Al Gore,The Electric Car Crapshoot Articles Rick Wagoner, Tom Friedman, our President Elect, Barack Obama, and many more celebrities are all heavily favoring and supporting a wholesale changeover from fossil fuel driven cars to electrically powered automobiles.
Their faith is based on the Lithium Ion battery. These batteries are very expensive, are heavy, must be replaced after several years, and require hours for recharging. Lithium is not widely available in the US and must be imported.
Electric cars perform admirably. They do not emit greenhouse gases directly, can be designed to accelerate well, and are very quiet. Electric cars are considered by many as the secret weapon that will reduce our dependence on imported petroleum and will lessen our payments to oil producing countries.
In a good year, US citizens will buy roughly 15 million cars to replenish and grow the US inventory of nearly 250 million used cars. It may take anywhere from twelve to fifteen years to replace most of this inventory with new models. The Volt, the first electric car produced by General Motors, will likely be leased in small numbers initially to stay on top of performance and warranty issues. Optimistically, we can assume that GM and other car companies will sell more than 2.5 million electric cars during the next ten years. Replacing 250 million cars will take a few decades longer.
At the same time the US is looking at a population growth of another 100 million residents during the next fifty years. Under the most optimistic assumptions we can expect to eventually see 150 million electric cars and 150 million liquid fuel powered cars in use by 2050.
Passenger cars are responsible for only 45% of present liquid fuel consumption. Under the most favorable conditions and assumptions, electric cars may be able to save 25% of petroleum imports eventually. Liquid fuel consumption for other uses will certainly increase during this time. Optimistically, we may expect that electric cars can cut liquid fuel consumption by 20% in 2050.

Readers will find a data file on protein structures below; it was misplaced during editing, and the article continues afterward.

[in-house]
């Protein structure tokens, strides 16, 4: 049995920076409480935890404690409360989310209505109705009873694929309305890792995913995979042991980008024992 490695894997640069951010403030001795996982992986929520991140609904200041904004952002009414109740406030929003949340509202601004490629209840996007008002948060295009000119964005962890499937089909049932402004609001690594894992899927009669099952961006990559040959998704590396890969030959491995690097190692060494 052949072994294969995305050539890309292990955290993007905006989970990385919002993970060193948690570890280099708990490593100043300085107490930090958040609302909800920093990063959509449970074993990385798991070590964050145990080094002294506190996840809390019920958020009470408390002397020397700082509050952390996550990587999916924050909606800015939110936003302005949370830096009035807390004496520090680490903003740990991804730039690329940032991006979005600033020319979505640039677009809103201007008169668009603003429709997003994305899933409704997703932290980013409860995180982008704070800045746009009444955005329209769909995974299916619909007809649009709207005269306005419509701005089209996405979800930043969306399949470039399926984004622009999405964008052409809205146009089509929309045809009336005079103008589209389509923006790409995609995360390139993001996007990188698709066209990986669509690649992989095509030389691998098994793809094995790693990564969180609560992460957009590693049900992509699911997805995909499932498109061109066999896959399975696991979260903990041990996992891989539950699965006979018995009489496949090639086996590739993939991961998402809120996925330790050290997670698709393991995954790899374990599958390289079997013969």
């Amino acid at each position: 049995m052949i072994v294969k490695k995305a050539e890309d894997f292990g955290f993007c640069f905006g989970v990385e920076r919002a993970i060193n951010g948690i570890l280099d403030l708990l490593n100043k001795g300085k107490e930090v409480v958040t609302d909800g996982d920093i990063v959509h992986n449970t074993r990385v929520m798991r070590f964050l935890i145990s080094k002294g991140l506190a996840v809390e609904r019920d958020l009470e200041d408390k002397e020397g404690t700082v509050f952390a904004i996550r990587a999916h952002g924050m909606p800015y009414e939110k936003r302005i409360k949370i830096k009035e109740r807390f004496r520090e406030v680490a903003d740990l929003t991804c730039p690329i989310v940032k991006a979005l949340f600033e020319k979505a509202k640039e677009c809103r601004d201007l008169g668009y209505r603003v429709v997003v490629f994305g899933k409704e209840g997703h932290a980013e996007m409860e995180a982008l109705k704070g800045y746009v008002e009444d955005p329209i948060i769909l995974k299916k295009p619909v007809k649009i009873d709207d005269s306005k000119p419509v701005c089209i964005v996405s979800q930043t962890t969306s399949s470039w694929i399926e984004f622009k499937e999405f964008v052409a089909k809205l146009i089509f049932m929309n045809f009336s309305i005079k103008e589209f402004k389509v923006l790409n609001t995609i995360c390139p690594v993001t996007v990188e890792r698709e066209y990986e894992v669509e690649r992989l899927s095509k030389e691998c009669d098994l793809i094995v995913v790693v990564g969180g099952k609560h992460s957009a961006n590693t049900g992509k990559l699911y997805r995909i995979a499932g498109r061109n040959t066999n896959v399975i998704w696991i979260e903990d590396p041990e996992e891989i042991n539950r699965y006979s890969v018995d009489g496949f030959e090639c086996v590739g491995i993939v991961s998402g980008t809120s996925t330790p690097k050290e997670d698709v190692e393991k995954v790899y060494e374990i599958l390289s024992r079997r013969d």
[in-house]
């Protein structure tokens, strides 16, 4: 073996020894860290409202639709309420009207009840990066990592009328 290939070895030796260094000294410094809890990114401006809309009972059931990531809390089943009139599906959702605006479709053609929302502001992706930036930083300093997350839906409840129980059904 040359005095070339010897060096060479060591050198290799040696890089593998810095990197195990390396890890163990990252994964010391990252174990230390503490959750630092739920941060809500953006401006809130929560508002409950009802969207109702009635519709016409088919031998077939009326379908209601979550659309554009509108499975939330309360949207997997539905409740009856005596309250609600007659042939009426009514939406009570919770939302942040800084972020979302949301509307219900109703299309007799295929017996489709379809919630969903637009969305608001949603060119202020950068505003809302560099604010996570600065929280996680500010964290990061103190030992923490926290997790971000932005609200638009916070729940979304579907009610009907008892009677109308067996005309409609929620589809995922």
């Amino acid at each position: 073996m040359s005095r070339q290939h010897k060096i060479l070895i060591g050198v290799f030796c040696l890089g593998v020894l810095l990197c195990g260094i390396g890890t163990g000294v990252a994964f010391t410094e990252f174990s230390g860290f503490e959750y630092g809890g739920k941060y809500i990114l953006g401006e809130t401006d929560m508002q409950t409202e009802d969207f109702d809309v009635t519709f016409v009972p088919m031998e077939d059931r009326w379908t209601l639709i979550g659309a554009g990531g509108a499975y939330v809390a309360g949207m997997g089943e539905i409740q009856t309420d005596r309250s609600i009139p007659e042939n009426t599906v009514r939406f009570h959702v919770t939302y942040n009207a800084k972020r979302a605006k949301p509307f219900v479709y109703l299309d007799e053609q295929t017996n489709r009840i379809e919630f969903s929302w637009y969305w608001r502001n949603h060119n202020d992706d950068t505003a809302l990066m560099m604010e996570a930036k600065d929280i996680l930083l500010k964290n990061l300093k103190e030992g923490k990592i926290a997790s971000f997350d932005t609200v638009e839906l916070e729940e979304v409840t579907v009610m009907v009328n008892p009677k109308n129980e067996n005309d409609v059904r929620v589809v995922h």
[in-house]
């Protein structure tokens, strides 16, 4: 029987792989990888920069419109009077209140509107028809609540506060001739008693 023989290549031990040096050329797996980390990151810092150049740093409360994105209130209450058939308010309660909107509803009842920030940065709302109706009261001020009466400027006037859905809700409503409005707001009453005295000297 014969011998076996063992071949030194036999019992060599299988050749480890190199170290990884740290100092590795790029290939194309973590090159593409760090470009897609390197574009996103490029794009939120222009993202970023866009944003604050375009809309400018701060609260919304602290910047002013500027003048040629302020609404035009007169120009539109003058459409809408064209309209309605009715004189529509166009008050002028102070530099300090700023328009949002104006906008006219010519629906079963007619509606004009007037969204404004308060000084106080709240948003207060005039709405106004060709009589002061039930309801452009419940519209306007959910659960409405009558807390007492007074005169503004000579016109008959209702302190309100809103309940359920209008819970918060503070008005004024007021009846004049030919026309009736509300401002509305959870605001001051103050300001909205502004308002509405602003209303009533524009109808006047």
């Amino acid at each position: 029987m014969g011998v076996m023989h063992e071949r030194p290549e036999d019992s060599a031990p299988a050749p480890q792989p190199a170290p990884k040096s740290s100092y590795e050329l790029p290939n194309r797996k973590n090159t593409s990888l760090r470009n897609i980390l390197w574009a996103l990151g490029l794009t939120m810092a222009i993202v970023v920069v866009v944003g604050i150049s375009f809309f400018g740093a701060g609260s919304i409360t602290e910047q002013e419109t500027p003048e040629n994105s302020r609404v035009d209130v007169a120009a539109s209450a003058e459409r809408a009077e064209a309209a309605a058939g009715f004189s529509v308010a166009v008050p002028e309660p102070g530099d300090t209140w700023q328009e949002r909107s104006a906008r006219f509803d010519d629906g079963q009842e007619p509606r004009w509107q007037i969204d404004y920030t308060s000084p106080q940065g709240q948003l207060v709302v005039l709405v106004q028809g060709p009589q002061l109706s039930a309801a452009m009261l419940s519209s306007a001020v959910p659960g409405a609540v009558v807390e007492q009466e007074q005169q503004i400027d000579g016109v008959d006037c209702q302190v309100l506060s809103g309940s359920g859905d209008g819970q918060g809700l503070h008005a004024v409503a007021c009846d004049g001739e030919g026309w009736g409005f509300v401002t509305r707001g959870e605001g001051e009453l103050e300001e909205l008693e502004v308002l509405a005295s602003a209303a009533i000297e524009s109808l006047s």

This figure does not bode well for curing the oil import dependency of the US. It certainly will not reduce dollar exports. It is certain that petroleum prices will rise substantially in future years. Additionally, we will have to pay for imported raw materials for batteries from abroad.
All these figures lead to one overpowering conclusion; electric cars will never be able to free us from the yoke of petroleum imports or reduce our balance of payments significantly!
There a few technical complications, too. Electric cars must be recharged regularly with electric energy. Electric energy is produced presently with fossil and nuclear fuels. Solar power is not suited too well because most electric cars must be recharged during the night hours when the Sun is not shining. For the next ten to fifteen years only a limited number of nuclear plants can be installed. Wind power is an intermittent energy, which cannot yet be stored in quantities. Fossil fuel burning has to provide virtually all of the electric energy for recharging the new fleet of electric cars for years to come. Combining efficiencies of coal fired power plants, of electricity transmission, and of battery chargers results in an overall energy efficiency that is not better than the energy efficiency of modern combustion engine inventory. Therefore, electric cars will not lower greenhouse gas emissions! Only very efficient combustion engines can accomplish this feat!
If electric cars cannot save us from a coming energy crisis, what other choices do we have? The answer is sobering. Without the coming ev security of a Deus ex Machina, there seems to be only one and only one rational solution. We must learn how to make renewable fuels from large-scale production of renewable biomass.
The Earth cannot support the use of large amounts of fossil fuels any longer. We will not be able to stop the use of petroleum in the near future. We must outlaw the use of fossil fuels soon to save the Earth from overheating.
Only two other energy sources exist, which can provide the large amounts of energy that modern economies depend on. Sunlight is inexhaustible and available in quantities we will never be able to consume. Several conversion technologies are available for converting sunlight into the two energy forms that our economies depend on; electricity and liquid transportation fuels.
The other large energy source is nuclear fuel. It is likely that nuclear fuels will last for more than one century. Other energy sources such as hydro power, marine power, and geothermal power are not available everywhere and are limited in capacity.